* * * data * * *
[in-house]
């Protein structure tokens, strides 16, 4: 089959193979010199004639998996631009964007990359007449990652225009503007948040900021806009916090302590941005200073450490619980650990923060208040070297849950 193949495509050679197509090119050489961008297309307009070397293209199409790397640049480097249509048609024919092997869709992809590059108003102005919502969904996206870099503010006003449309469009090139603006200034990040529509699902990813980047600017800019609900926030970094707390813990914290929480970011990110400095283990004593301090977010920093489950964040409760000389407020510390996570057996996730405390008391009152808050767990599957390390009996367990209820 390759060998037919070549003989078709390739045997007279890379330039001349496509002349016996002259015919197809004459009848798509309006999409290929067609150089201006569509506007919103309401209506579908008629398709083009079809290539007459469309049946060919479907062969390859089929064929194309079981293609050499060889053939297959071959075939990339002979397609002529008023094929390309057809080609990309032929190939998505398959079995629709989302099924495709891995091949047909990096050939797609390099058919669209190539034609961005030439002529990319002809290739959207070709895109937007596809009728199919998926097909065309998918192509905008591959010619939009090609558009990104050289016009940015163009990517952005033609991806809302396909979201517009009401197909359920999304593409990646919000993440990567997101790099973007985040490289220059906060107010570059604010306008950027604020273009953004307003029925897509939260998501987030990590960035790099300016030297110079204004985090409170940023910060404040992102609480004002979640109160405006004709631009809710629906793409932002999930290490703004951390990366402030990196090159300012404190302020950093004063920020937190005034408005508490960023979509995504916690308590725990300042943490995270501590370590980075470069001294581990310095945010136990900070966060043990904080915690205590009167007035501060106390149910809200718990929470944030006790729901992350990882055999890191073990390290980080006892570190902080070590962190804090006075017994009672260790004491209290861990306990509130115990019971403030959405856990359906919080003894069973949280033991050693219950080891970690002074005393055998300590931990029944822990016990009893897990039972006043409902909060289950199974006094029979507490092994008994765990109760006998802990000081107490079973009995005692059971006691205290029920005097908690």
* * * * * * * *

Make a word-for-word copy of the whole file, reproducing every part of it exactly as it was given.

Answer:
[in-house]
């Protein structure tokens, strides 16, 4: 089959193979010199004639998996631009964007990359007449990652225009503007948040900021806009916090302590941005200073450490619980650990923060208040070297849950 193949495509050679197509090119050489961008297309307009070397293209199409790397640049480097249509048609024919092997869709992809590059108003102005919502969904996206870099503010006003449309469009090139603006200034990040529509699902990813980047600017800019609900926030970094707390813990914290929480970011990110400095283990004593301090977010920093489950964040409760000389407020510390996570057996996730405390008391009152808050767990599957390390009996367990209820 390759060998037919070549003989078709390739045997007279890379330039001349496509002349016996002259015919197809004459009848798509309006999409290929067609150089201006569509506007919103309401209506579908008629398709083009079809290539007459469309049946060919479907062969390859089929064929194309079981293609050499060889053939297959071959075939990339002979397609002529008023094929390309057809080609990309032929190939998505398959079995629709989302099924495709891995091949047909990096050939797609390099058919669209190539034609961005030439002529990319002809290739959207070709895109937007596809009728199919998926097909065309998918192509905008591959010619939009090609558009990104050289016009940015163009990517952005033609991806809302396909979201517009009401197909359920999304593409990646919000993440990567997101790099973007985040490289220059906060107010570059604010306008950027604020273009953004307003029925897509939260998501987030990590960035790099300016030297110079204004985090409170940023910060404040992102609480004002979640109160405006004709631009809710629906793409932002999930290490703004951390990366402030990196090159300012404190302020950093004063920020937190005034408005508490960023979509995504916690308590725990300042943490995270501590370590980075470069001294581990310095945010136990900070966060043990904080915690205590009167007035501060106390149910809200718990929470944030006790729901992350990882055999890191073990390290980080006892570190902080070590962190804090006075017994009672260790004491209290861990306990509130115990019971403030959405856990359906919080003894069973949280033991050693219950080891970690002074005393055998300590931990029944822990016990009893897990039972006043409902909060289950199974006094029979507490092994008994765990109760006998802990000081107490079973009995005692059971006691205290029920005097908690």